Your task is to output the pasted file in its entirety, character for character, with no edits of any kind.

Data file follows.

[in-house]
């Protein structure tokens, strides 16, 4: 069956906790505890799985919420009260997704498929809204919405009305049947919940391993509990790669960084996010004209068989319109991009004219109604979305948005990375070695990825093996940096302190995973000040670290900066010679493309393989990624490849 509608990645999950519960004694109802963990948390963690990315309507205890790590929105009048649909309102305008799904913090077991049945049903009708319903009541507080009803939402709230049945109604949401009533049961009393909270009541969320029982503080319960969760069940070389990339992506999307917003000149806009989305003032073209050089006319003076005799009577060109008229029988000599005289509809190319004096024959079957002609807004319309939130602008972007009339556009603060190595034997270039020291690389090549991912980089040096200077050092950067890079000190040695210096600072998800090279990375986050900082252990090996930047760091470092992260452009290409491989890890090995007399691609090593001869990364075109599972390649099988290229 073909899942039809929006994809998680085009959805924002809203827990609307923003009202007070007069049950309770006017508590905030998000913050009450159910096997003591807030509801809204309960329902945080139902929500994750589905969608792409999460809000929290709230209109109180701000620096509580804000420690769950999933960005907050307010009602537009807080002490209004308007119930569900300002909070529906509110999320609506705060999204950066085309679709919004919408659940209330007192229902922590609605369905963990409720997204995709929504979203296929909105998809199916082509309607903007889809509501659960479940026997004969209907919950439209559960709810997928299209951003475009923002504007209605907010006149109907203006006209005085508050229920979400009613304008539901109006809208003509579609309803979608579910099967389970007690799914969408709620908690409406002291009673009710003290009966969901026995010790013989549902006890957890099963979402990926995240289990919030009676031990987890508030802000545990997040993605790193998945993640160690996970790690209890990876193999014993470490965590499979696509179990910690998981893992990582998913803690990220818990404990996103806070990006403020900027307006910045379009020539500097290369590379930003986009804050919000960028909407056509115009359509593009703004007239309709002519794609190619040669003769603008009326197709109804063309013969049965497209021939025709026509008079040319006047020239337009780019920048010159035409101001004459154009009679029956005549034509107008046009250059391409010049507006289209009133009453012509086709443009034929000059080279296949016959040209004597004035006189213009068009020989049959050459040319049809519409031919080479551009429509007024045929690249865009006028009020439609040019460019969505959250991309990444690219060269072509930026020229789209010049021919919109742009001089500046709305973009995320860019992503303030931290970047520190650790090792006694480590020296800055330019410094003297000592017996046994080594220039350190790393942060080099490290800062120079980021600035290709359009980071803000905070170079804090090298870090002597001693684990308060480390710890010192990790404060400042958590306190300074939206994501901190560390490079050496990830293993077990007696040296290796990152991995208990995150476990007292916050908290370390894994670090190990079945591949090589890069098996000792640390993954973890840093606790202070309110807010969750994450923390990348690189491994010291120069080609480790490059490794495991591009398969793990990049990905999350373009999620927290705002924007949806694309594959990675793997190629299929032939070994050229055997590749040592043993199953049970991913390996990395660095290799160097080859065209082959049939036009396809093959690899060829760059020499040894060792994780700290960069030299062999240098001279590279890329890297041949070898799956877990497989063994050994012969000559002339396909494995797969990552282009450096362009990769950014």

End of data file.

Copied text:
[in-house]
């Protein structure tokens, strides 16, 4: 069956906790505890799985919420009260997704498929809204919405009305049947919940391993509990790669960084996010004209068989319109991009004219109604979305948005990375070695990825093996940096302190995973000040670290900066010679493309393989990624490849 509608990645999950519960004694109802963990948390963690990315309507205890790590929105009048649909309102305008799904913090077991049945049903009708319903009541507080009803939402709230049945109604949401009533049961009393909270009541969320029982503080319960969760069940070389990339992506999307917003000149806009989305003032073209050089006319003076005799009577060109008229029988000599005289509809190319004096024959079957002609807004319309939130602008972007009339556009603060190595034997270039020291690389090549991912980089040096200077050092950067890079000190040695210096600072998800090279990375986050900082252990090996930047760091470092992260452009290409491989890890090995007399691609090593001869990364075109599972390649099988290229 073909899942039809929006994809998680085009959805924002809203827990609307923003009202007070007069049950309770006017508590905030998000913050009450159910096997003591807030509801809204309960329902945080139902929500994750589905969608792409999460809000929290709230209109109180701000620096509580804000420690769950999933960005907050307010009602537009807080002490209004308007119930569900300002909070529906509110999320609506705060999204950066085309679709919004919408659940209330007192229902922590609605369905963990409720997204995709929504979203296929909105998809199916082509309607903007889809509501659960479940026997004969209907919950439209559960709810997928299209951003475009923002504007209605907010006149109907203006006209005085508050229920979400009613304008539901109006809208003509579609309803979608579910099967389970007690799914969408709620908690409406002291009673009710003290009966969901026995010790013989549902006890957890099963979402990926995240289990919030009676031990987890508030802000545990997040993605790193998945993640160690996970790690209890990876193999014993470490965590499979696509179990910690998981893992990582998913803690990220818990404990996103806070990006403020900027307006910045379009020539500097290369590379930003986009804050919000960028909407056509115009359509593009703004007239309709002519794609190619040669003769603008009326197709109804063309013969049965497209021939025709026509008079040319006047020239337009780019920048010159035409101001004459154009009679029956005549034509107008046009250059391409010049507006289209009133009453012509086709443009034929000059080279296949016959040209004597004035006189213009068009020989049959050459040319049809519409031919080479551009429509007024045929690249865009006028009020439609040019460019969505959250991309990444690219060269072509930026020229789209010049021919919109742009001089500046709305973009995320860019992503303030931290970047520190650790090792006694480590020296800055330019410094003297000592017996046994080594220039350190790393942060080099490290800062120079980021600035290709359009980071803000905070170079804090090298870090002597001693684990308060480390710890010192990790404060400042958590306190300074939206994501901190560390490079050496990830293993077990007696040296290796990152991995208990995150476990007292916050908290370390894994670090190990079945591949090589890069098996000792640390993954973890840093606790202070309110807010969750994450923390990348690189491994010291120069080609480790490059490794495991591009398969793990990049990905999350373009999620927290705002924007949806694309594959990675793997190629299929032939070994050229055997590749040592043993199953049970991913390996990395660095290799160097080859065209082959049939036009396809093959690899060829760059020499040894060792994780700290960069030299062999240098001279590279890329890297041949070898799956877990497989063994050994012969000559002339396909494995797969990552282009450096362009990769950014």